Duterte calls for 'further strengthening' of PH-China relations

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Metro Manila (CNN Philippines, June 10) — President Rodrigo Duterte said the Philippines and China should forge even stronger ties amid the coronavirus crisis.

"As the entire world continues to face challenges to security and stability and the rule of law and with the rise of non-traditional and emerging threats such as the COVID-19 pandemic, further strengthening Philippines-China partnership takes on even greater significance," Duterte said in his letter to Chinese President Xi Jinping dated June 9.

"We must forge on and ensure that the potential of our special ties is fully realized," Duterte added.

June 9 marks the 45th anniversary of the diplomatic relations between the two countries. The Chinese Embassy in Manila posted a copy of Duterte's letter on its official Facebook page.

Duterte reiterated that China "is a close neighbor and valued friend," and that the Philippines remains committed "to preserve and build on the gains of our close partnership for greater peace, progress and prosperity for our nations."

Foreign Affairs Secretary Teodoro "Teddy Boy" Losin, Jr. said in a separate letter that he's confident the two countries will "continue to grow in friendship, bridging gaps, cooperating for mutual benefit and prospering in tandem."

Duterte has nurtured friendship with China despite Beijing's refusal to recognize Manila's arbitration win in the South China Sea dispute. The arbitral ruling invalidated China's sweeping claim to almost the entire South China Sea. It recognized Philippine sovereign rights in some areas in the West Philippine Sea that Beijing is claiming.

Duterte agreed to "shelve differences" to make way for the planned joint oil and gas exploration in disputed areas.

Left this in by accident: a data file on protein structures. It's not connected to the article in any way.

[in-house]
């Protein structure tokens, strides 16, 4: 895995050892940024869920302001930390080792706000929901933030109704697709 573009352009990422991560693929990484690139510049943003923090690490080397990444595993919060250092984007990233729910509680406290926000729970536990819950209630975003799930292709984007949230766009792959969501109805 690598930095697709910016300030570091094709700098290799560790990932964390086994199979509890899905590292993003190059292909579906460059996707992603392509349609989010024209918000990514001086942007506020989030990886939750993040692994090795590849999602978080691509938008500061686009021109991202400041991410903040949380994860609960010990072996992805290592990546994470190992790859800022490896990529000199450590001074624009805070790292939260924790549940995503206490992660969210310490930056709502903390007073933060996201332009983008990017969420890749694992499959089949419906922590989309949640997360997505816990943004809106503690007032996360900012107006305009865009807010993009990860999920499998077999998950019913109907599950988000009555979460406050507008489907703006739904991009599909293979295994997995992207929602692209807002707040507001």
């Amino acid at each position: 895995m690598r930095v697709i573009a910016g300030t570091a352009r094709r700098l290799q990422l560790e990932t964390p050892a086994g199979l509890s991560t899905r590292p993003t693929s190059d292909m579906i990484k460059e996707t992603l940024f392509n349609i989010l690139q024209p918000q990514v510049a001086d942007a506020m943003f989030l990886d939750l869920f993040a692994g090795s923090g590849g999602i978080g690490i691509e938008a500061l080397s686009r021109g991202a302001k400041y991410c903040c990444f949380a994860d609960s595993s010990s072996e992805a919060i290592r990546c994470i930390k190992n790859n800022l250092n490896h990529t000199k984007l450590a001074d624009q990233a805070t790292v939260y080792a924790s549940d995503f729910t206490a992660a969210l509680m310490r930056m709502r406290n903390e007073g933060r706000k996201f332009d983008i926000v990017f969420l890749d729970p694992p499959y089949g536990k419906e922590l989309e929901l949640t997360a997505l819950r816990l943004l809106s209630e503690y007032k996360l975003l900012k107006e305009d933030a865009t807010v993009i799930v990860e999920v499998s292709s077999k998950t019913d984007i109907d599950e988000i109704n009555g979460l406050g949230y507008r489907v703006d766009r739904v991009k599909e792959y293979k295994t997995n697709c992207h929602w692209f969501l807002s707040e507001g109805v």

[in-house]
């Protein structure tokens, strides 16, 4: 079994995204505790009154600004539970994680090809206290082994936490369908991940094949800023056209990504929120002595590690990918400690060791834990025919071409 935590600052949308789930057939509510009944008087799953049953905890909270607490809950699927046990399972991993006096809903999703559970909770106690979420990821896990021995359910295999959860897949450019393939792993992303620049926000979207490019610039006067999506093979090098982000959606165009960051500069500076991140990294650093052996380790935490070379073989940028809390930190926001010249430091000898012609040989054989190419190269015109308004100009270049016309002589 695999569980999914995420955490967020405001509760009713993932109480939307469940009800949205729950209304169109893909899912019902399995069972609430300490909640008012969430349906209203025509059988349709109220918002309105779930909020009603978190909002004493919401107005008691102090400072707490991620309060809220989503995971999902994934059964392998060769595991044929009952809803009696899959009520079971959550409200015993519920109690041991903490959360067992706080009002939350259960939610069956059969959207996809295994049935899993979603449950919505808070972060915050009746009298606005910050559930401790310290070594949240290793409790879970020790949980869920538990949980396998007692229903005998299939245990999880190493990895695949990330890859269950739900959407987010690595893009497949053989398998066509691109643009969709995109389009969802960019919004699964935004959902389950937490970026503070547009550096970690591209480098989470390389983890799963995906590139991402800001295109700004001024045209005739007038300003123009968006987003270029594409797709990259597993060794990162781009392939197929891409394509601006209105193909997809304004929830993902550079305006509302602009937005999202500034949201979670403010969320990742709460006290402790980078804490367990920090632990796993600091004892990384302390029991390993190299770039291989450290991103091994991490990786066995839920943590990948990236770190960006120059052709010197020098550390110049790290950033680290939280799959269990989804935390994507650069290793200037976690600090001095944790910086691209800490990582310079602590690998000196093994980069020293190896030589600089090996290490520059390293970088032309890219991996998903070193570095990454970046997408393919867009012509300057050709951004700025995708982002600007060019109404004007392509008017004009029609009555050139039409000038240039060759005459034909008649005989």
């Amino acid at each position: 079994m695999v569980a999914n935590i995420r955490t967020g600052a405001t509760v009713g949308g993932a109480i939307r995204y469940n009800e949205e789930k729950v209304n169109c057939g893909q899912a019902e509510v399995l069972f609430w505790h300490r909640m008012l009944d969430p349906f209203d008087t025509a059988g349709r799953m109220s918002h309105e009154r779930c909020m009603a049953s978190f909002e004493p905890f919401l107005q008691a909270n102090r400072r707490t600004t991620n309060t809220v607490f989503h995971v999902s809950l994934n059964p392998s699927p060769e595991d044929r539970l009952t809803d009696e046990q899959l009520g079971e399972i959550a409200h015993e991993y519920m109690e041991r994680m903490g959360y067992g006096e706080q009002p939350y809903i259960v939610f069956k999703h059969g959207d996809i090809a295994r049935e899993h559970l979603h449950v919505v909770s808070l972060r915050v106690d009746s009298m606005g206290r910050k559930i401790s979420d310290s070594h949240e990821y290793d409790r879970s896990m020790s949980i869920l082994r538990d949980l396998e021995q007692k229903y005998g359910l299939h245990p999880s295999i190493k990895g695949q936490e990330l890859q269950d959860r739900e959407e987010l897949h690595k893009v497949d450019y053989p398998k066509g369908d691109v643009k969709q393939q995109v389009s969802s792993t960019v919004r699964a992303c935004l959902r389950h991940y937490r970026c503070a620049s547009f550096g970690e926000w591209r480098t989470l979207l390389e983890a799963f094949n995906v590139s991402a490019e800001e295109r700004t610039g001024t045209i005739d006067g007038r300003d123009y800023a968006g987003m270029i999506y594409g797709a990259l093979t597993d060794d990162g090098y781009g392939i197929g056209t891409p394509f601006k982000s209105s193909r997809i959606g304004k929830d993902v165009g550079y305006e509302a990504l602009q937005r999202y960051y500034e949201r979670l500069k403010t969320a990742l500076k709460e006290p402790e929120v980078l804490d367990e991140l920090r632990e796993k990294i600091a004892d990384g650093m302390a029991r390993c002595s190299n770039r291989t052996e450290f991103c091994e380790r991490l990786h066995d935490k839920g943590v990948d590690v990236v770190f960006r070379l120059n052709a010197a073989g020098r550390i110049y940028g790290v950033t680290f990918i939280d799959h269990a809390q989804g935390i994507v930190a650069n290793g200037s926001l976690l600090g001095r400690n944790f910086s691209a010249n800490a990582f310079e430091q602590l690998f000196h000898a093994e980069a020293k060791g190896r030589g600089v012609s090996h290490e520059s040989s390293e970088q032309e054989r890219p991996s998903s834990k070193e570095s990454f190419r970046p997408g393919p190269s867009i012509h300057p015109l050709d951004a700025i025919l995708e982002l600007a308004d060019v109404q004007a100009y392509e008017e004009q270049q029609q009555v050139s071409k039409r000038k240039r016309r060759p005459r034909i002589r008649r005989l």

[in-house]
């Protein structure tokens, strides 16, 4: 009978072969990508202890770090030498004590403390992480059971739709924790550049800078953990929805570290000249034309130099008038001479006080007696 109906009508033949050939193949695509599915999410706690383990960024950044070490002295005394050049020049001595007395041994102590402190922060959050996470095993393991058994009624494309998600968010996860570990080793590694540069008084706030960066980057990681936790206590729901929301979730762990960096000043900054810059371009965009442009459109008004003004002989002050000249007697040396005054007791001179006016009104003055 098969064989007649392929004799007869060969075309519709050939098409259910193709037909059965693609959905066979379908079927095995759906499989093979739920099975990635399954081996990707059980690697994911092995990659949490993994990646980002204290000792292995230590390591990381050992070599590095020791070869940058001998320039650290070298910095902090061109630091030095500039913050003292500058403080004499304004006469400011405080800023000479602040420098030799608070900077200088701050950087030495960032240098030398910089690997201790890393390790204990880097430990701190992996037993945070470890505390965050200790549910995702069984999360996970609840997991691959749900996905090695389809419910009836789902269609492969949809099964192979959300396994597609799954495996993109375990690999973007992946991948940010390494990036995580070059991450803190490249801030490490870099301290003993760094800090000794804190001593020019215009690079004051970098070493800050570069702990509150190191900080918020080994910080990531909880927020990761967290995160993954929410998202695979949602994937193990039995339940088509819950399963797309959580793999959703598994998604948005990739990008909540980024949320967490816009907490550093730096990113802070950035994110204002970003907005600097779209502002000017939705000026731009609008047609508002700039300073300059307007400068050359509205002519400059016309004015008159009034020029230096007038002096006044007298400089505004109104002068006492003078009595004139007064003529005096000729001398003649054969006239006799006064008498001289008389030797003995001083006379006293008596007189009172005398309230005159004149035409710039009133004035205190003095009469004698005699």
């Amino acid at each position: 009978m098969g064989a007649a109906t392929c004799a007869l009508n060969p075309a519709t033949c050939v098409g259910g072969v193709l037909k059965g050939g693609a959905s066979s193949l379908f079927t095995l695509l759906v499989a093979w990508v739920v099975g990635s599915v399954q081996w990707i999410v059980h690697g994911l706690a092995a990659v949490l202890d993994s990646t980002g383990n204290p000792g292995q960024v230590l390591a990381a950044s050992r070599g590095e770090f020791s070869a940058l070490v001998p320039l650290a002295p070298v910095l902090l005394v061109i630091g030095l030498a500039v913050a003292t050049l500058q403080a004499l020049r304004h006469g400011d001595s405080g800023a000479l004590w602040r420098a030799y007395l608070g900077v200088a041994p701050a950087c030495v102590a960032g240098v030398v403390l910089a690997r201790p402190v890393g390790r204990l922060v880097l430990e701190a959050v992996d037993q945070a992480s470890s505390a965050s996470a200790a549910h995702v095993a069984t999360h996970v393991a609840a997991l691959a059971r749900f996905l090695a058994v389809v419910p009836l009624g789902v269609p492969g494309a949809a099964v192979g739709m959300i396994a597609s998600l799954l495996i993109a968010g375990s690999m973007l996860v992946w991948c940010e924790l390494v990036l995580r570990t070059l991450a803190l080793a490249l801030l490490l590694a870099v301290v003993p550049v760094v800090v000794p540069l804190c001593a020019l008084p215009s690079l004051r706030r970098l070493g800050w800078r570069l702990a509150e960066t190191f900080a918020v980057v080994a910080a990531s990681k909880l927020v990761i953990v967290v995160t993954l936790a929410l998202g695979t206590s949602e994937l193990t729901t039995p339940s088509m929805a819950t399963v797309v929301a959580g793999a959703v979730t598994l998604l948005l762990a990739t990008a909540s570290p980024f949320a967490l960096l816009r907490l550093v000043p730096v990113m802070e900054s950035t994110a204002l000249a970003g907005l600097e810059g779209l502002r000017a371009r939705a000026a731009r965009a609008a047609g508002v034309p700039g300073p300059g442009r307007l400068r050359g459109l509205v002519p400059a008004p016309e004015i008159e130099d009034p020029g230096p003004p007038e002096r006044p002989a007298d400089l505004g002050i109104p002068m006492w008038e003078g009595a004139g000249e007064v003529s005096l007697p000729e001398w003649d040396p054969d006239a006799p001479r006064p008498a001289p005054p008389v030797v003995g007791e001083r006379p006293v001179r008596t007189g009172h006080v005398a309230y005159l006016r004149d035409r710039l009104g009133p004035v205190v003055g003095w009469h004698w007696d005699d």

The commemoration of the 45th anniversary of Philippines-China ties on Tuesday was also marred by a controversial visit of Filipino officials and reporters to Philippine-occupied Pag-asa Island in the disputed Spratlys. The island is claimed by the Philippines, China, Vietnam and Taiwan.

Upon arriving at the island to formally open the Navy’s beaching ramp, reporters were surprised to receive text messages welcoming them to China. Defense Secretary Delfin Lorenzana also received a text greeting which said, “Welcome to Vietnam!”

Lorenzana only found the text messages amusing and largely ignored them, but suggested that the Philippines also set up its own powerful cell sites on the island that will greet mobile users with “Welcome to the Philippines!”

The Duterte government earlier filed diplomatic protests over China's declaration of two new districts in what it calls Sansha City, which covered areas in the West Philippine Sea, and a Chinese warship's pointing of a radar gun at a Philippine Navy warship.

Despite China's aggression, the Duterte government has been vocal in thanking Beijing for its support in the Philippines' COVID-19 response, and is even counting on the East Asian giant to develop the vaccine against the new coronavirus, which originated in Wuhan, China in 2019.

READ: Govt. expects first dibs on COVID-19 vaccine if 'BFF' China produces it